US says Tiger violence poses war risk to Sri Lanka
WASHINGTON, May 13 (Reuters) - The United States on Friday condemned
an attack on a Sri Lankan naval vessel by separatist Tamil Tigers,
warning the violence risked returning the South Asian island nation to
"We are deeply concerned about the escalating violence by the Tamil
Tigers, which has put Sri Lanka at risk of a return to war," said a
statement by Richard Boucher, assistant secretary of state for South and
Central Asian Affairs.
"We urge the government of Sri Lanka to continue to show restraint in
the face of these provocations," said the statement, issued by a
spokesman for Boucher. A flotilla of Tamil Tiger rebel boats on Thursday
attacked a Sri Lankan navy transport ship carrying hundreds of
servicemen and sank a navy fast-attack boat in the worst military
confrontation since a 2002 truce. The military said 17 sailors and 50
Tigers died in the attack that prompted airstrikes on rebel territory.
The clash came after a rash of attacks in April, one of the bloodiest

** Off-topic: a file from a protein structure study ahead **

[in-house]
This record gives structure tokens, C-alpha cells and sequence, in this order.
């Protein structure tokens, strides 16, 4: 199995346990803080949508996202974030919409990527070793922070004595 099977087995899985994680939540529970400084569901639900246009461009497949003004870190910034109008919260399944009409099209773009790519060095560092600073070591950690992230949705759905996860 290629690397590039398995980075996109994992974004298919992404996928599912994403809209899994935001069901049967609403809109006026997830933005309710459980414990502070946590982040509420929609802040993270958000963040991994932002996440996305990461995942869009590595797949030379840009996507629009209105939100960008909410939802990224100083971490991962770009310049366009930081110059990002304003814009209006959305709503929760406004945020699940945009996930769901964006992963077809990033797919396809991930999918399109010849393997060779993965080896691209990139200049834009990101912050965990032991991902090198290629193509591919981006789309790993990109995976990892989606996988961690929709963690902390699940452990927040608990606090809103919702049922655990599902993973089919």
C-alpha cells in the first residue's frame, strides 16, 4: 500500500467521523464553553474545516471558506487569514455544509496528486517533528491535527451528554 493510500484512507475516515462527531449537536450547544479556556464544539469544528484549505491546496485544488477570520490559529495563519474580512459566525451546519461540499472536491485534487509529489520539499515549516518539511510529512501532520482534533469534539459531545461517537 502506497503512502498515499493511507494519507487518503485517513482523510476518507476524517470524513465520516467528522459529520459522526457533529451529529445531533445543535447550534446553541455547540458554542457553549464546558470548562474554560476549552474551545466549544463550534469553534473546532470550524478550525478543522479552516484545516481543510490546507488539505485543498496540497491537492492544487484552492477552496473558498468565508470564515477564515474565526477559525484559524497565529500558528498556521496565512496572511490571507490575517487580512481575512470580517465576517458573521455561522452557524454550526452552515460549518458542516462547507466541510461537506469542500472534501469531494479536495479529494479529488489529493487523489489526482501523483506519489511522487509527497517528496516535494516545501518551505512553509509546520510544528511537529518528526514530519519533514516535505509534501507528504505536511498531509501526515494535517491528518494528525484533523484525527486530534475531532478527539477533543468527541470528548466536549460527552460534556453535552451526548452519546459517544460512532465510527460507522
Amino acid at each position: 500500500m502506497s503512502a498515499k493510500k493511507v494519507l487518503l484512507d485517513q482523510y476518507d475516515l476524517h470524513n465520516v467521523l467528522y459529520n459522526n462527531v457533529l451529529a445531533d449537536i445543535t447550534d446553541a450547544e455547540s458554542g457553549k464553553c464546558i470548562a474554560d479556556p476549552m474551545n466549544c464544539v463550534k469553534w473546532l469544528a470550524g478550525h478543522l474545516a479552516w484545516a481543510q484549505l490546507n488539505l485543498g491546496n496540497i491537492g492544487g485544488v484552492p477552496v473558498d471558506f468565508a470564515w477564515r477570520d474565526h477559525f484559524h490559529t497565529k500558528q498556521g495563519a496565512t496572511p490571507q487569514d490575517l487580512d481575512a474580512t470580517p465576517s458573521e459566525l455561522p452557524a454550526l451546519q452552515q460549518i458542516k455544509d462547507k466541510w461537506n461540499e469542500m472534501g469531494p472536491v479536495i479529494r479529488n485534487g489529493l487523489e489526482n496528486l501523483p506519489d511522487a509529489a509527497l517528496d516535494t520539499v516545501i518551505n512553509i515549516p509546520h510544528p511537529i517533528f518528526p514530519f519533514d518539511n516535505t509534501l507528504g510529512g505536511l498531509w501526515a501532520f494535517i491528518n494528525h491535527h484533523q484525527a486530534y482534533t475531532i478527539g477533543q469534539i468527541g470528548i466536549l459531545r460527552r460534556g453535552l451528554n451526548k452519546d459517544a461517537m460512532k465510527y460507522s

months since the 2002 cease-fire halted a war that killed over 64,000
people since 1983. The Tigers are fighting for a separate homeland for
ethnic Tamils in the north and east.The transporter was carrying a truce
monitor and flying the monitors' flag when the military says suicide
rebels attacked it.
The Tigers say their fighters were conducting a naval exercise when
they were fired on by the navy.The monitors accused the Tigers of a
gross violation of the ceasefire and said they had no rights at sea,
which is considered under government control.
Boucher called the attacks "a clear violation of the ceasefire
agreement between the government of Sri Lanka and the Tamil Tigers."